Continuous canopy temperature as a tool for managing deficit irrigation
Young, Andrew W.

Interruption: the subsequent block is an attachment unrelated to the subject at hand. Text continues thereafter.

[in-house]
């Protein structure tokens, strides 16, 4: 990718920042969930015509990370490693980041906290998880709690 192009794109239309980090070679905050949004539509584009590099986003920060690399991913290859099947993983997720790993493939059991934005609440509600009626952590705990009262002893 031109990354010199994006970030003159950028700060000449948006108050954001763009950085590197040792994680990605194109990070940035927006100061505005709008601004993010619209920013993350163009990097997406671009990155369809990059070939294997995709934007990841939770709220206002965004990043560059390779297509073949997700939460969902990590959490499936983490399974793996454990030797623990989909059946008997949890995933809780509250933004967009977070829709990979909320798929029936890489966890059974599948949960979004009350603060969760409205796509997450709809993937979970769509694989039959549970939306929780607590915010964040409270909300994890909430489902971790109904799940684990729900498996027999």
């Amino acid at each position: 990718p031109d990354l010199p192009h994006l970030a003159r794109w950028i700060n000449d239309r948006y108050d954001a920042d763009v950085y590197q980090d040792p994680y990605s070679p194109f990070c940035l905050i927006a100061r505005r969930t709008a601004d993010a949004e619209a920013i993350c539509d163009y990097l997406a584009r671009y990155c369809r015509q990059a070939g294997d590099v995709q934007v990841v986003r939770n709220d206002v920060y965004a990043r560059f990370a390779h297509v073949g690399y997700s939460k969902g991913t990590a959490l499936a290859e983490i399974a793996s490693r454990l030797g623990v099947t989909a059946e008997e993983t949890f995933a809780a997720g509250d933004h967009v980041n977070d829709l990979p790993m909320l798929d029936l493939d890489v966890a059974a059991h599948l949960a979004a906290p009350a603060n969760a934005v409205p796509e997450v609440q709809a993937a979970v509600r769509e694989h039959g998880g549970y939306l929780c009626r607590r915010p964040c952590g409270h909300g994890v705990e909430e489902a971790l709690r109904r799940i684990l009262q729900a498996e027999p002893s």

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Deficit irrigation is becoming a trend in agricultural lands with reduced water. With the declining water resources comes renewed interest in deficit irrigation strategies and enhanced management capabilities to provide water when and where it is needed. However, in the past, plant-monitoring capabilities to assess water status of the plant were very costly and labor intensive. The innovation in infrared thermometry systems has allowed for the technology to become smaller and more cost efficient. This investigation uses the established method of BIOTIC developed by research scientist at USDA/ARS. The BIOTIC method has been patented and licensed by a new technology startup company, Smartfield™, under the moniker Smartcrop™. The research conducted used the Smartcrop™ technology, which consists of wireless infrared sensors and base stations for recording data from sensors. This thesis focused on the 2009 and 2010 cotton growing seasons in the Lubbock area. Water and yield data were discussed and analyzed in detail along with other environmental data relevant to plant growth and yield. Analysis and discussion of large temperature data sets were conducted. Canopy temperature comparisons were made using the BIOTIC method along with air vs. canopy temperature comparisons and treatment temperature comparisons. Vapor pressure deficits were also discussed in detail for selected treatments over the growing seasons. Finally, daytime average canopy temperature comparisons provided accurate estimates of water through the plant as a predictor of yield.
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